Event Medic gigs


Forum Probie
Any members of the forum currently working for any of the event medical companies? I'm looking into it for some extra cash and wondering how the experience has been for some people, especially for info on how the legal aspects work (independent contractor status, actual medical direction in place, etc)

The outfits in my area (NYC/Long Island) seem to be Event Medic Services, Amphibious Medics, CrowdRx, and ParaDocs.

Any info, experiences, nightmare stories would be appreciated


The fire extinguisher is not just for show
Based on the questions I asked from paradocs, everyone is an independent contractor, including doctors and nurses, and have their own medical directions (which can happen if you have your own doctors on site). They provide a shirt, and you can bring your own equipment, or they will provide it for you. They do have liability insurance covering their providers.

To be honest, it's extra cash, and I'm hoping it's fun to do. Pay isn't great, but it's drinking money on a 10-99.

I've spoken to some of the higher ups at CrowdRx, and it seems to be pretty much the same type of setup. Core group of FT employees, with a lot of independent contractors, especially in those areas away from NYC, esp for larger events (I hear NYC does have have FT EMTs and Paramedics who staff ambulances at events).

They seem to be more event EMS organizers (the actual companies), with local people handling the boots on the ground details, but within NYC, they might be more hands on.

I'm working an event next month, so it should be an interesting experience.


Forum Asst. Chief
I work with a guy that does a lot of them (like 20-30/year). He said he basically gets paid $100 whether it is 1 hour or 24 hours long. He said most are about 14-16 hours long, so you’re making about $6-7/hour. He said he gets a free shirt at about 75% of the events, but has to pay for a company shirt ahead of time for some of them. They are supplied gear for 75% of events, and are required to bring their own to 25% of events, and ARE NOT reimbursed for gear.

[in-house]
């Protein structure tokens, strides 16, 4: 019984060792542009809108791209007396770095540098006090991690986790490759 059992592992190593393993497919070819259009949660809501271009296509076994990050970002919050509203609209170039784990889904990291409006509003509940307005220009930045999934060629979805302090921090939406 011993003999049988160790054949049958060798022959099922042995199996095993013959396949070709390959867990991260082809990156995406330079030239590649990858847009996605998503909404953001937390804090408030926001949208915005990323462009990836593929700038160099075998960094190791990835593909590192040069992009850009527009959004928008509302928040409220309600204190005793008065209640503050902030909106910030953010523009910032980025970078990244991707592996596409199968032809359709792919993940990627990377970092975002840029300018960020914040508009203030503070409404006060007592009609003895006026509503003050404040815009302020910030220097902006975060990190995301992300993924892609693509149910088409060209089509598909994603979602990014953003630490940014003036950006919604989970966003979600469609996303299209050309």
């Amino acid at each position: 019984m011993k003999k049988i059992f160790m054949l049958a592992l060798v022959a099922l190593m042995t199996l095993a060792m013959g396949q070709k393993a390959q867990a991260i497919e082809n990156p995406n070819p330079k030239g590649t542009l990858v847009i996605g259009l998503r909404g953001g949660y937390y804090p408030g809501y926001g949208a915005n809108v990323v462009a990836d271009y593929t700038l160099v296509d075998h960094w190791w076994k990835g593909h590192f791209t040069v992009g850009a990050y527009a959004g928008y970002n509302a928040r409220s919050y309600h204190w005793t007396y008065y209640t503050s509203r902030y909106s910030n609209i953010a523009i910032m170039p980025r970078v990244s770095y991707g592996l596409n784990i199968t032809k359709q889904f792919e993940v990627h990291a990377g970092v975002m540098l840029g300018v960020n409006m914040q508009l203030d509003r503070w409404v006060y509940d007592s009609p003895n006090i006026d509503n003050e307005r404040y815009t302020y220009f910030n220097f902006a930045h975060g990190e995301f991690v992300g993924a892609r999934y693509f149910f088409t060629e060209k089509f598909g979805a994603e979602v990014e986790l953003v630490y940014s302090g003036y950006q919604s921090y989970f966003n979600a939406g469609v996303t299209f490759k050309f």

He said he does them because they give him access to working with a wider range of providers and he sees stuff he doesn’t normally see. I plan to work one with him (and a few other coworkers) this summer which is a huge music festival. Last year they had hundreds of overdoses. Where I am at, overdoses are less common than they are in most other areas, so, I will take lower pay to get some good experience in something I don’t normally deal with.

To me, the money isn’t worth it. The expenditures are higher than the pay. You really get paid in experience. You should do it if you want to be a part of a specific event (like work on the set of a tv show you like). But, it’s not worth the pay.


Dodges Pucks
Community Leader
Nearly all of the special events here are covered by the AMR op or whoever operates the ambulance in the area. AMR here has a special event division with EMTs that go through the the two week academy with everyone else and then do an abbreviated field training time on the ambulance. After that they can work BLS non-transport roles. These folks get first dibs at events (they're all part time), anything left or needing a paramedic gets paged as overtime for street crews.

I recently came across a group in Colorado that provides coverage to mountainbike races, dirtbike events, and some skiing stuff in the winter. With them you're a W2 employee, have a medical director with his guidelines, and all equipment is supplied. It looks pretty sweet. Not sure if I can justify having seven different employers tho...


Forum Captain
I used to work for a company that did local Speedways and Drag strips. Low pay, GREAT trauma and extrication experience, as well as learning about burning cars with different fuels. As was said, good experience evens out poor pay.

Three of our guys got on at local FDs because of that experience, one is running a HAZMAT Div still.


The fire extinguisher is not just for show
I worked an event for Paradocs over the weekend. And to be totally honest, had a blast. The Venue itself had some issues, but that wasn't the fault of the medical provider. Once the event started, they provided all equipment, and had contracted nurses and doctors on site. Saw a good ortho trauma which the on-site doctors fixed and a good medical, along with multiple head injuries and, surprisingly, not that many alcohol related issues.

The money wasn't great (it was actually lower than all my jobs in NC, both public safety and not), but it was fun, most of the people were cool (even though they had some people who were super green, which was ok, and some who were green, and had no clue how EMS actually worked). The supervisory and management staff (all 5 of them) were from NYC and all pretty awesome, but almost all the boots on the ground guys and girls, some 30 or so EMTs and paramedics, and a handful of doctors and nurses, were contracted 10-99 locals (with locals being a relative term, as we had people camping out in tents during the event, because they drove 2+ hours to get there).

Would I do it full time? heck no, the pay just isn't there. But at a concert, music festival, sporting event, or venue, on a weekend when I wasn't working? absolutely, and it definitely beats working on the ambulance, any day.

And if they do it again next year, I'll definitely be back.